After a busy first two years post-graduation, I have been hoping for the breakthrough role that would lift me on to bigger stages and better-paid jobs.
My agent has been working hard to get me seen for those roles but we are not there yet. What has come in unexpectedly is an understudy role covering a well-known TV actor, whom I resemble, in a London run next year. The show is a good one, the wage would easily be my highest so far and the theatre is one that I have wanted on my CV for a long time.
My agent is very keen for me to do it but advice from actor friends and former teachers has been a bit more mixed. Some suggest that if I am as close to breaking through as I think I am, being seen ‘waiting in the wings’ this early could work against me. I am now in two minds. Am I selling myself short or potentially passing up a golden opportunity?
I often think the role of understudy is similar to working in Theatre in Education – when actors in the early stages of their career tell me they would never consider that type of job, their decision is often based on hearsay rather than giving it a go.
Every actor has a right to decide what kind of work they will and won’t do, so it is certainly not for me to try and ‘sell’ this understudy role to you, but when considering any offer it is always wise to make sure the pros and cons are based on practicalities rather than prejudice.
Contrary to popular myth, an understudy role involves a lot more than just ‘waiting in the wings’. For one thing, understudies will almost certainly be fully involved in the rehearsal process and that can be a very worthwhile experience, especially as you mention that you haven’t been involved in shows at this level before. I hope there is an understudy run and that – without wishing ill on the star of the show – you get to perform often.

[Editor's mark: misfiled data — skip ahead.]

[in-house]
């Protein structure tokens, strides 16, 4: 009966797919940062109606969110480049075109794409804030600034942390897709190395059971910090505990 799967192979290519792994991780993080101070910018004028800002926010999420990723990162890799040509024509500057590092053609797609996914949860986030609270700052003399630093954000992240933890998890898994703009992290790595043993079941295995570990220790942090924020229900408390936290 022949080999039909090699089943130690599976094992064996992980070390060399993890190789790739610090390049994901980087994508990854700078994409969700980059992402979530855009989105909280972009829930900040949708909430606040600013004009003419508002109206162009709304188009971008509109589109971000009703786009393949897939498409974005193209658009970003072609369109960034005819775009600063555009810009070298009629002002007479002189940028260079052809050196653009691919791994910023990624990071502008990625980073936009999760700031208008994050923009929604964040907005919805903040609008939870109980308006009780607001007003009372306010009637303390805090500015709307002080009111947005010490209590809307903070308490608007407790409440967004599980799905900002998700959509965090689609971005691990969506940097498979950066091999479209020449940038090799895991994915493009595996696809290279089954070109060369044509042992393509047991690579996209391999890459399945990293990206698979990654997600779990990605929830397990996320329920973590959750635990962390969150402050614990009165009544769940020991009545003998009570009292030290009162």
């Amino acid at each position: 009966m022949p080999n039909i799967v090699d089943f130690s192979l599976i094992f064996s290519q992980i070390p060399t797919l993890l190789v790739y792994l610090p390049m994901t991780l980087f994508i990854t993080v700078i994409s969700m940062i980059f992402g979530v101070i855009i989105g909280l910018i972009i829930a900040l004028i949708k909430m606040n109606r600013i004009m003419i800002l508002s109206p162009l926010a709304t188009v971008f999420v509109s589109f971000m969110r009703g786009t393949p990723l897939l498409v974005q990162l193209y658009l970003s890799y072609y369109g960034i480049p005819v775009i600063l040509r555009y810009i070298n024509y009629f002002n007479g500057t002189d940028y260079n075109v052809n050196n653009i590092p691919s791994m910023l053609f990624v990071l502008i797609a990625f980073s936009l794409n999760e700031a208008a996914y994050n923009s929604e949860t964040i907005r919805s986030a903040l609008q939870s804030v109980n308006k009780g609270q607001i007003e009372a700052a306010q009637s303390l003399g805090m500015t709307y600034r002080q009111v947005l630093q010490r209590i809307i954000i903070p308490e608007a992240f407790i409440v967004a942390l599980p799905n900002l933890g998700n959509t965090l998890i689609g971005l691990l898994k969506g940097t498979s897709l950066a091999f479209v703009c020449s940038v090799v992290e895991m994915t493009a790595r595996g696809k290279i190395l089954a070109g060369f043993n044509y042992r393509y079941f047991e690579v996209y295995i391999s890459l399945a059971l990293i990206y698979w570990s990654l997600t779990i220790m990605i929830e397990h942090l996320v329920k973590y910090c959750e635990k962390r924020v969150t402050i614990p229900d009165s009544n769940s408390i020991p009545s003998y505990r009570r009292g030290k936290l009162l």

However, no matter how many audiences you eventually get to perform in front of, you will certainly get to showcase your skills in front of one very important one: the producers and directors of the show you are covering. That is an opportunity well worth considering. For most actors, keeping their skills honed and being instantly ready to perform can be the hardest parts of the day-to-day grind. As an understudy, you not only have a real incentive to maintain that ‘battle ready’ alertness – you get paid for it.
We have all heard stories of ‘unknown’ actors who have famously achieved stardom via a single understudy role when they had to step into the spotlight unexpectedly, but as I have already promised not to create artificial positives or negatives, let’s view that scenario as the exception rather than the rule. Much more relevant to your current decision is the number of actors I know who are now playing featured roles and leads, but who started to build the reputation for strong performance, professionalism and flexibility by understudying.
One thing a cover job absolutely has in common with any regular onstage role is that, as an actor, every opportunity to work is ultimately down to what you make of it. If you do choose to take on this work, then commit to it and give it your all.
You may or may not go out there an unknown and come back a star Hollywood-style, but you will certainly finish the run a better and more experienced actor.
Contact careers adviser John Byrne at email@example.com or @dearjohnbyrne
John Byrne is also a writer, cartoonist, performer and broadcaster. Read his advice columns every Wednesday at thestage.co.uk/author/john-byrne